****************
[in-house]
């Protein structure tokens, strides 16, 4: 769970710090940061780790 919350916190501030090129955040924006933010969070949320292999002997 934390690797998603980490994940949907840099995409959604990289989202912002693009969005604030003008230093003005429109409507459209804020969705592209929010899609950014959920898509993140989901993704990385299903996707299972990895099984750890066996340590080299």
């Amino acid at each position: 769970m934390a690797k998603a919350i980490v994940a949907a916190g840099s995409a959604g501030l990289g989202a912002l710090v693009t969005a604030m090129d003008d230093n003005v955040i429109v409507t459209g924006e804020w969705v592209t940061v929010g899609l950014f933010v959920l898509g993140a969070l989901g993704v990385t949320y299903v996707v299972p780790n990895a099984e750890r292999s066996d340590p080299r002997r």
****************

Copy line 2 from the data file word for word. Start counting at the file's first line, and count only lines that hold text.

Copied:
């Protein structure tokens, strides 16, 4: 769970710090940061780790 919350916190501030090129955040924006933010969070949320292999002997 934390690797998603980490994940949907840099995409959604990289989202912002693009969005604030003008230093003005429109409507459209804020969705592209929010899609950014959920898509993140989901993704990385299903996707299972990895099984750890066996340590080299």